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Unpacking Freire

Sharaai's picture

“Money is the measure of all things, and profit the primary goal. For the oppressors, what is worthwhile is to have more – always more – even at the cost of the oppressed having less or having nothing. For them,  to be is to have and to be the class of the “haves”.

When reading through Freire, I couldn’t help but agree with so many of the ideas he was presenting. I found myself underlining like mad and sharing some awesome quotes with my roommate as soon as I would come across them. He’s got a lot of amazing ideas with many possibilities within them but these possibilities are something I want to attempt to unpack some more, whether it be as a class or on an individual basis. When it comes to these types of readings (so much going on at the same time with so much possibility), I feel like I lose myself in the ideas rather than finding anything concrete.  With Freire,  unpacking brings up more interpretations and possibilities. For this reason, I find Freire so helpful and insightful in so many areas which also leads to my sense of confusion.  

But when I came across the quote above, I couldn’t help but find some concrete to relate it to; lack of funding in many schools.  In my praxis last semester, the principal was very optimistic about her school’s programs but not so much when it came to the funding. With Special Education, it feels like more teachers and programs are needed but the funding just doesn’t allow it.  In this quote, I cannot help but think of the students as the oppressed but I have a hard time pinpointing an oppressor.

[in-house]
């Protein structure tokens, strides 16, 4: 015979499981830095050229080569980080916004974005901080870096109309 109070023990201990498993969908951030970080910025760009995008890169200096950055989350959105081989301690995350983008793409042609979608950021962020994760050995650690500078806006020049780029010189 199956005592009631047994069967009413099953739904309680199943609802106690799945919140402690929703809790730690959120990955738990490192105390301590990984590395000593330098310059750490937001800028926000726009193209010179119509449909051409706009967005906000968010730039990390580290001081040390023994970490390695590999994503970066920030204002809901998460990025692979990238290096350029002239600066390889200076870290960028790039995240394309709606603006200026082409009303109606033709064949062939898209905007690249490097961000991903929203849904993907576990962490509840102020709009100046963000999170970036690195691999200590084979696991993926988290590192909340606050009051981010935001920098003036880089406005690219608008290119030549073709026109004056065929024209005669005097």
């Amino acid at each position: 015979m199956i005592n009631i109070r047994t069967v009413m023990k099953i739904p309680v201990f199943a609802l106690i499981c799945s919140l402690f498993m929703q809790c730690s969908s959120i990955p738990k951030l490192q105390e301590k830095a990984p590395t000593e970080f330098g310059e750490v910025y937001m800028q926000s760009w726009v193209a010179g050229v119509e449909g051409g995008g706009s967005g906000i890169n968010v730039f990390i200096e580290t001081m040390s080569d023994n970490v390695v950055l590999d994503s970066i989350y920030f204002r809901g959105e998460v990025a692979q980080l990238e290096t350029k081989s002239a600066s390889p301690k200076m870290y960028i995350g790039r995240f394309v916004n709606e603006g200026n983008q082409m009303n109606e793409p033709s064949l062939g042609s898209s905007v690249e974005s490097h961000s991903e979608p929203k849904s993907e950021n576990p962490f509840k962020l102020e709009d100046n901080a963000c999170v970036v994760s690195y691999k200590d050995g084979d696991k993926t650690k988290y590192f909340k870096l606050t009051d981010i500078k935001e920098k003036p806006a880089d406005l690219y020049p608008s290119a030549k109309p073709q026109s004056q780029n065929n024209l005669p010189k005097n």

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L13's picture

Issues of Money

I was also drawn to this quote. But rather than focusing on the issues it brings up surrounding the oppressor and the oppressed I was struck more by the commentary it offers about money. I agree that it is hard to find and pin point who the oppressors are and it would seem almost easy to find the oppressed as it is would seem like many people have fallen victim of budgetary problems within the education system. That being said, for me - extending these ideas of money and how money problems almost directly create an oppressed community - it also draws on questions of realism. In class we talked about how students who were struggling might feel better if the teacher reached out to them by maybe going to the students sports game. I wonder if this could equally happen for all students that are struggling? Do teachers have the time or the means to do this given the time that is needed to create lessons plans and grade in situations where money might be an issue? For me, the Freire reading really brought up some difficult questions surrounding oppression and how to realistically face that oppression.